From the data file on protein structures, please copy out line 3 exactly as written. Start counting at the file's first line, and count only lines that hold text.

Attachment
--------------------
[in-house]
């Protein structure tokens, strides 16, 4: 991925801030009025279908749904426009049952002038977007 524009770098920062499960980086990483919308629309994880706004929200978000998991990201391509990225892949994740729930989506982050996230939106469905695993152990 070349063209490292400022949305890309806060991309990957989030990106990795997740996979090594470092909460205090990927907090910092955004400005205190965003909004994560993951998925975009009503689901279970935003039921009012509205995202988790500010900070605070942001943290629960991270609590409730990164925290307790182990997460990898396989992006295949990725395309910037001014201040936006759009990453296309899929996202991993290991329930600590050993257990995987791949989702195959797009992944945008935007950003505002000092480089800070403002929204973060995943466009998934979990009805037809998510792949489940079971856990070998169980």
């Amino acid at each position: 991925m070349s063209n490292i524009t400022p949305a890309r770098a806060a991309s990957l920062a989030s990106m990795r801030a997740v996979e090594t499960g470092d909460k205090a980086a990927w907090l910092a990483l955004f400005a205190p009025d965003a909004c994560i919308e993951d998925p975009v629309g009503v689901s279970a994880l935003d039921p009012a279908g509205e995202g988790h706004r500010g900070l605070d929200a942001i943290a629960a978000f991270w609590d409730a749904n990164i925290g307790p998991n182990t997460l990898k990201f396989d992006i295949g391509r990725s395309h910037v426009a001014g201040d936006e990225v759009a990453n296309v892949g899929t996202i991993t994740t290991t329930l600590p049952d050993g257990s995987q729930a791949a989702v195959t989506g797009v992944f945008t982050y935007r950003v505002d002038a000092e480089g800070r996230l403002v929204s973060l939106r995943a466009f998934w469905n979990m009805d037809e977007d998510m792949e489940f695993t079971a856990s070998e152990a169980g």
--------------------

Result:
């Amino acid at each position: 991925m070349s063209n490292i524009t400022p949305a890309r770098a806060a991309s990957l920062a989030s990106m990795r801030a997740v996979e090594t499960g470092d909460k205090a980086a990927w907090l910092a990483l955004f400005a205190p009025d965003a909004c994560i919308e993951d998925p975009v629309g009503v689901s279970a994880l935003d039921p009012a279908g509205e995202g988790h706004r500010g900070l605070d929200a942001i943290a629960a978000f991270w609590d409730a749904n990164i925290g307790p998991n182990t997460l990898k990201f396989d992006i295949g391509r990725s395309h910037v426009a001014g201040d936006e990225v759009a990453n296309v892949g899929t996202i991993t994740t290991t329930l600590p049952d050993g257990s995987q729930a791949a989702v195959t989506g797009v992944f945008t982050y935007r950003v505002d002038a000092e480089g800070r996230l403002v929204s973060l939106r995943a466009f998934w469905n979990m009805d037809e977007d998510m792949e489940f695993t079971a856990s070998e152990a169980g």